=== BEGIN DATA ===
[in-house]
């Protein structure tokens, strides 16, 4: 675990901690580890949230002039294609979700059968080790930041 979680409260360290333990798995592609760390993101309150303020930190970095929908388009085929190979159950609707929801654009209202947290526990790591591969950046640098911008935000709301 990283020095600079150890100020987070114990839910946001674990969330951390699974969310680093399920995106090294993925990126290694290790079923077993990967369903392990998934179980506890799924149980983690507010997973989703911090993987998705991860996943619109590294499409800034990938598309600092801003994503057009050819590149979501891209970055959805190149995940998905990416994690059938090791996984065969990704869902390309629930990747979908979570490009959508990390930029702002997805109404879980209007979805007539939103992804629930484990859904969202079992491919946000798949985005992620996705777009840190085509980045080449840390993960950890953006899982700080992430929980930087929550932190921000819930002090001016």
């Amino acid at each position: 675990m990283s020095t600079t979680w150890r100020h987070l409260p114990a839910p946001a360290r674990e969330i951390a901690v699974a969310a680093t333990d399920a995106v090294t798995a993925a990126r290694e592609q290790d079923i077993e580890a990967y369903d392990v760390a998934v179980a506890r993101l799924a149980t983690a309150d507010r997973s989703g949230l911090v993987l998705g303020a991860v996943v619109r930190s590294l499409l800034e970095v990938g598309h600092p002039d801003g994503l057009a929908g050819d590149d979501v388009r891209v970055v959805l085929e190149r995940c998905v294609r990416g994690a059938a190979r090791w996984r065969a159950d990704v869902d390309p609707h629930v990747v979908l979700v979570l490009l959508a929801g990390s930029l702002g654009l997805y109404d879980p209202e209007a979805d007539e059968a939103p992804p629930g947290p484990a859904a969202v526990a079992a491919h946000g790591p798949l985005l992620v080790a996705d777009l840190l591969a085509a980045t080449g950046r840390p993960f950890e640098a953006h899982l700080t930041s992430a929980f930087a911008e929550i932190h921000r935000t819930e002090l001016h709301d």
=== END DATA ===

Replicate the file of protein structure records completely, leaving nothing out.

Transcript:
[in-house]
């Protein structure tokens, strides 16, 4: 675990901690580890949230002039294609979700059968080790930041 979680409260360290333990798995592609760390993101309150303020930190970095929908388009085929190979159950609707929801654009209202947290526990790591591969950046640098911008935000709301 990283020095600079150890100020987070114990839910946001674990969330951390699974969310680093399920995106090294993925990126290694290790079923077993990967369903392990998934179980506890799924149980983690507010997973989703911090993987998705991860996943619109590294499409800034990938598309600092801003994503057009050819590149979501891209970055959805190149995940998905990416994690059938090791996984065969990704869902390309629930990747979908979570490009959508990390930029702002997805109404879980209007979805007539939103992804629930484990859904969202079992491919946000798949985005992620996705777009840190085509980045080449840390993960950890953006899982700080992430929980930087929550932190921000819930002090001016």
């Amino acid at each position: 675990m990283s020095t600079t979680w150890r100020h987070l409260p114990a839910p946001a360290r674990e969330i951390a901690v699974a969310a680093t333990d399920a995106v090294t798995a993925a990126r290694e592609q290790d079923i077993e580890a990967y369903d392990v760390a998934v179980a506890r993101l799924a149980t983690a309150d507010r997973s989703g949230l911090v993987l998705g303020a991860v996943v619109r930190s590294l499409l800034e970095v990938g598309h600092p002039d801003g994503l057009a929908g050819d590149d979501v388009r891209v970055v959805l085929e190149r995940c998905v294609r990416g994690a059938a190979r090791w996984r065969a159950d990704v869902d390309p609707h629930v990747v979908l979700v979570l490009l959508a929801g990390s930029l702002g654009l997805y109404d879980p209202e209007a979805d007539e059968a939103p992804p629930g947290p484990a859904a969202v526990a079992a491919h946000g790591p798949l985005l992620v080790a996705d777009l840190l591969a085509a980045t080449g950046r840390p993960f950890e640098a953006h899982l700080t930041s992430a929980f930087a911008e929550i932190h921000r935000t819930e002090l001016h709301d």